Oct 27, 201104:50 PMPoint of View

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Lab Report - VI

Lab Report - VI
It’s rare for children to be the focus of technology combined with design-driven university research. But many of the projects at Carnegie Mellon University’s CREATE Lab do just that. In addition to focusing on improving digital- and robotic-based curricula and communication in such fields Civil War history and Computer Science, many of them also focus specifically on childhood education and empowerment. The acronym stands for Community Robotics, Education and Technology Empowerment and it does indeed empower young global citizens to communicate globally and to create agency for themselves. The open-source technology makes the program accessible to anyone with a computer (admittedly not a majority of the global population yet) and tailor it to their specific needs.

Chains of Cranes story, image via hear-me.net

Let’s begin with CREATE Lab’s re-envisioning of social media, which recently has played a role in facilitating social movements like OWS, the market responses to IPO’s, to the debate over privacy in these networks. Conspicuously absent from these debates is how social media can be used to connect children, particularly young children’s voices. Enter the Hear Me project. Essentially, this is a database of audio, visual, text, and video narratives, all authored by children as young as 4 and as old as 13. These stories, most resemble essays than actual stories, have been uploaded onto the website. They can be explored according to the aforementioned categories and are themed to be age-appropriate. So a kindergarten-aged child writes about a day at school while older ones write about how to recycle trash or even the emotional consequences of death. The intent is beyond merely giving children a voice. Each of these narratives is a result of assignments designed to make children think critically about themselves and what is important to them. All participants must produce a meaningful narrative, in whatever format they choose, before it can be uploaded. Facebook or MySpace this is not.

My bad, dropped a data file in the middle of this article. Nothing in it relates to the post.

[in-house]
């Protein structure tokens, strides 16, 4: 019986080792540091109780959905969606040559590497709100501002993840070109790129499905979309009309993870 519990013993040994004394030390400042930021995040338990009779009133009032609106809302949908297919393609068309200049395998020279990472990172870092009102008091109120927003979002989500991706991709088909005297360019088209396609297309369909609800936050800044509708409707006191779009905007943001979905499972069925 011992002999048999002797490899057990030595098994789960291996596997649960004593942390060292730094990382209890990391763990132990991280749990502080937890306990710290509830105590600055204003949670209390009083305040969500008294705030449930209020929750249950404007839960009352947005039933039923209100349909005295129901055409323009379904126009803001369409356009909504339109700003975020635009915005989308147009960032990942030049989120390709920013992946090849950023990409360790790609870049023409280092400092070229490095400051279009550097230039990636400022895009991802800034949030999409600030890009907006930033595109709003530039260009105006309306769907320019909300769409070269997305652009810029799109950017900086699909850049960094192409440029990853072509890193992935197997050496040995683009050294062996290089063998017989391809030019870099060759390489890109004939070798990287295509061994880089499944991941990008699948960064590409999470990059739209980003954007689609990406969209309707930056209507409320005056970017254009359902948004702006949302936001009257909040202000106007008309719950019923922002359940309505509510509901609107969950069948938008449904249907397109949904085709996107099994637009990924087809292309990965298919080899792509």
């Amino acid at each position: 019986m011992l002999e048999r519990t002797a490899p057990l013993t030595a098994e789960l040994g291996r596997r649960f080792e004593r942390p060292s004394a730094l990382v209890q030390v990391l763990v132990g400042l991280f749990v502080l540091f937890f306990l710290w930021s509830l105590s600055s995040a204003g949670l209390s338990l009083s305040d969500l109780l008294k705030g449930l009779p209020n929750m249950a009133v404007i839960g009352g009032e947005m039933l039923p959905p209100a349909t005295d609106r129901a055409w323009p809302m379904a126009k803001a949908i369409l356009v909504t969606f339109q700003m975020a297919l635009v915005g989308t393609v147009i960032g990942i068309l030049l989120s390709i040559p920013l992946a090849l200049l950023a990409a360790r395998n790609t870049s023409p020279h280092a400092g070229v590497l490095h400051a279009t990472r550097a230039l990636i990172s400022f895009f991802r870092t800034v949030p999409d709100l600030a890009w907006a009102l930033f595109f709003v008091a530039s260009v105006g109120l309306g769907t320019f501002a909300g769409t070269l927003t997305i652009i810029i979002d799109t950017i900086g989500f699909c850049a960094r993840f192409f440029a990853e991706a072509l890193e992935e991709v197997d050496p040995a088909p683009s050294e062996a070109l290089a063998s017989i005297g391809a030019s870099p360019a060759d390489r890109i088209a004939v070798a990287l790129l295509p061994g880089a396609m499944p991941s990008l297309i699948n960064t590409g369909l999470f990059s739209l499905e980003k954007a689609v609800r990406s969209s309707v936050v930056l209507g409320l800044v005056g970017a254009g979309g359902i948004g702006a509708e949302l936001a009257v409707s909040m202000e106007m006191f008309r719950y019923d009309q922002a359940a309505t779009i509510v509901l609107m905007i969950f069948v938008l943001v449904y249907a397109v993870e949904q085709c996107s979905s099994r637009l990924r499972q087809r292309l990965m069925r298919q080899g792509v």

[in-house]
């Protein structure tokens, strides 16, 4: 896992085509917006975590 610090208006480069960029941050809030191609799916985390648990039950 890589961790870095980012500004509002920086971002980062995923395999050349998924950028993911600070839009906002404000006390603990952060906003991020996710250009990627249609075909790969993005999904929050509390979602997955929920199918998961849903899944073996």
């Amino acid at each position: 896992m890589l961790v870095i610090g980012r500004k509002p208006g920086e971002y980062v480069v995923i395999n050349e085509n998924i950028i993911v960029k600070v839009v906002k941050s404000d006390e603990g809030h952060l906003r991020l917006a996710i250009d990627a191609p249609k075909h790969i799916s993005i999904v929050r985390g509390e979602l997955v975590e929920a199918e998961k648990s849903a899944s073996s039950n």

canvasEid celebration in Trinidad, image via education.gigapan.org

The GigaPan Youth Exchange project aims to connect students of high school age with each other. Sponsored by UNESCO, the project involves high schools around the world, including students in Brazil, South Africa, Trinidad, and the U.S., to name a few. While the sites chosen by UNESCO are arbitrary, the purpose is to foster understanding amongst kids from different parts of the globe. Using a combination of robotic cameras and NASA imaging technology, these students can exchange high-resolution digital imagery that can be explored from their respective habits, surroundings, and points of view. While the goals of fostering a deeper understanding of different communities, self-identity, and “the problems their contemporaries [abroad] face,” may be a stretch, the program does encourage self-expression and some level of exchange. In addition to the user groups, anyone can access the website to learn about what these high school students have self-identified as important to themselves and their communities. We should not overestimate the impact of this project on fostering a deep cross-cultural understanding, but there are definitely some positive effects. For one, the information generated by the students is available to anyone who can access a computer, and it offers perspectives about the schools and their communities that might not be widely available otherwise. Perhaps the most important aspect of this project is that it provides a viable model for schools around the world; though the technology used by this project may be too expensive to replicate in some schools, this limitation does not preclude more low-tech approaches. Indeed, if self-selecting schools initiated a similar project, the results could prove even more interesting than the more high-technology example by CREATE Lab. Previous Lab Reports - Lab Report Lab Report II Lab Report III Lab Report IV Lab Report V Sherin Wing writes on social issues as well as topics in architecture, urbanism, and design. She is a frequent contributor to Archinect, Architect Magazine and other publications. She is also co-author of The Real Architect’s Handbook. She received her PhD from UCLA. Follow Sherin on Twitter at @xiaying.

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